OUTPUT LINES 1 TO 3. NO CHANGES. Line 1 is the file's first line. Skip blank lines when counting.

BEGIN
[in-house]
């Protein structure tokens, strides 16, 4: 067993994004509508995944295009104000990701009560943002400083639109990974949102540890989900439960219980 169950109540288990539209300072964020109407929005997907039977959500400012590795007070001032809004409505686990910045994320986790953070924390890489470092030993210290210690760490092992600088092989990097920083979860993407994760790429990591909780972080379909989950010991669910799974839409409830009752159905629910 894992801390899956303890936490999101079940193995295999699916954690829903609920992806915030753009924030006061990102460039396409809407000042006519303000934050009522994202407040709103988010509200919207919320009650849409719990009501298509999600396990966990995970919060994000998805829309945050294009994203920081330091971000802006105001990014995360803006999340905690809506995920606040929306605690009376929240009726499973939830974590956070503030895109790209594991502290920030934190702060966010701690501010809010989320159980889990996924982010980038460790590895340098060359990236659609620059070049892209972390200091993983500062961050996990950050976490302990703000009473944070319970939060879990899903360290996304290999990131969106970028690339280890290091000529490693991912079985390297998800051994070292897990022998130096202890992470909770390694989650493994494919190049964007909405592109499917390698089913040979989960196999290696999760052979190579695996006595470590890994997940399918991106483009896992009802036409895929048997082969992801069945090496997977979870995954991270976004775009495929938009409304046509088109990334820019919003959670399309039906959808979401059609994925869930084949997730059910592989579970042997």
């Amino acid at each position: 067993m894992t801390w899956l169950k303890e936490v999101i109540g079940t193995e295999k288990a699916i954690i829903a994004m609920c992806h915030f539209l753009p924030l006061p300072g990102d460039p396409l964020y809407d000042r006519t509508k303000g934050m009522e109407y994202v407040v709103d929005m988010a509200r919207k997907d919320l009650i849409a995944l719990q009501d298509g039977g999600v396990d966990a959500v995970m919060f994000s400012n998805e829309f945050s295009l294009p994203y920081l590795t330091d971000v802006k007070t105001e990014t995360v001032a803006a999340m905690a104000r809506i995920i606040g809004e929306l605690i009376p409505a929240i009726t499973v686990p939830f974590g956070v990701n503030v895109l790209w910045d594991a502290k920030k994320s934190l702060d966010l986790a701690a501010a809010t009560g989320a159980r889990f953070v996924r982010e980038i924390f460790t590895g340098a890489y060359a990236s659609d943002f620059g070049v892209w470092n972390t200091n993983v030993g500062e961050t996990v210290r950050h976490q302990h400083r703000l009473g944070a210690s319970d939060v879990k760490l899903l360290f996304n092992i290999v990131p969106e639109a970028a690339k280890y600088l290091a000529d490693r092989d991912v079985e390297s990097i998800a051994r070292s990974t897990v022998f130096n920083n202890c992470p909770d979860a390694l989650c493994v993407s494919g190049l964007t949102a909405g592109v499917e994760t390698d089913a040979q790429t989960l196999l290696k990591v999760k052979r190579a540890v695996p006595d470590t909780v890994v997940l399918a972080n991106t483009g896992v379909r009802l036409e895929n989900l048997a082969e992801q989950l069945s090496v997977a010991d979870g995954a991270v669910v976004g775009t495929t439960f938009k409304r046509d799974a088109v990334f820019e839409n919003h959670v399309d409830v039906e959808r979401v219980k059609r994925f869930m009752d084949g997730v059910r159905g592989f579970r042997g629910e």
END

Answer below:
[in-house]
């Protein structure tokens, strides 16, 4: 067993994004509508995944295009104000990701009560943002400083639109990974949102540890989900439960219980 169950109540288990539209300072964020109407929005997907039977959500400012590795007070001032809004409505686990910045994320986790953070924390890489470092030993210290210690760490092992600088092989990097920083979860993407994760790429990591909780972080379909989950010991669910799974839409409830009752159905629910 894992801390899956303890936490999101079940193995295999699916954690829903609920992806915030753009924030006061990102460039396409809407000042006519303000934050009522994202407040709103988010509200919207919320009650849409719990009501298509999600396990966990995970919060994000998805829309945050294009994203920081330091971000802006105001990014995360803006999340905690809506995920606040929306605690009376929240009726499973939830974590956070503030895109790209594991502290920030934190702060966010701690501010809010989320159980889990996924982010980038460790590895340098060359990236659609620059070049892209972390200091993983500062961050996990950050976490302990703000009473944070319970939060879990899903360290996304290999990131969106970028690339280890290091000529490693991912079985390297998800051994070292897990022998130096202890992470909770390694989650493994494919190049964007909405592109499917390698089913040979989960196999290696999760052979190579695996006595470590890994997940399918991106483009896992009802036409895929048997082969992801069945090496997977979870995954991270976004775009495929938009409304046509088109990334820019919003959670399309039906959808979401059609994925869930084949997730059910592989579970042997």
């Amino acid at each position: 067993m894992t801390w899956l169950k303890e936490v999101i109540g079940t193995e295999k288990a699916i954690i829903a994004m609920c992806h915030f539209l753009p924030l006061p300072g990102d460039p396409l964020y809407d000042r006519t509508k303000g934050m009522e109407y994202v407040v709103d929005m988010a509200r919207k997907d919320l009650i849409a995944l719990q009501d298509g039977g999600v396990d966990a959500v995970m919060f994000s400012n998805e829309f945050s295009l294009p994203y920081l590795t330091d971000v802006k007070t105001e990014t995360v001032a803006a999340m905690a104000r809506i995920i606040g809004e929306l605690i009376p409505a929240i009726t499973v686990p939830f974590g956070v990701n503030v895109l790209w910045d594991a502290k920030k994320s934190l702060d966010l986790a701690a501010a809010t009560g989320a159980r889990f953070v996924r982010e980038i924390f460790t590895g340098a890489y060359a990236s659609d943002f620059g070049v892209w470092n972390t200091n993983v030993g500062e961050t996990v210290r950050h976490q302990h400083r703000l009473g944070a210690s319970d939060v879990k760490l899903l360290f996304n092992i290999v990131p969106e639109a970028a690339k280890y600088l290091a000529d490693r092989d991912v079985e390297s990097i998800a051994r070292s990974t897990v022998f130096n920083n202890c992470p909770d979860a390694l989650c493994v993407s494919g190049l964007t949102a909405g592109v499917e994760t390698d089913a040979q790429t989960l196999l290696k990591v999760k052979r190579a540890v695996p006595d470590t909780v890994v997940l399918a972080n991106t483009g896992v379909r009802l036409e895929n989900l048997a082969e992801q989950l069945s090496v997977a010991d979870g995954a991270v669910v976004g775009t495929t439960f938009k409304r046509d799974a088109v990334f820019e839409n919003h959670v399309d409830v039906e959808r979401v219980k059609r994925f869930m009752d084949g997730v059910r159905g592989f579970r042997g629910e």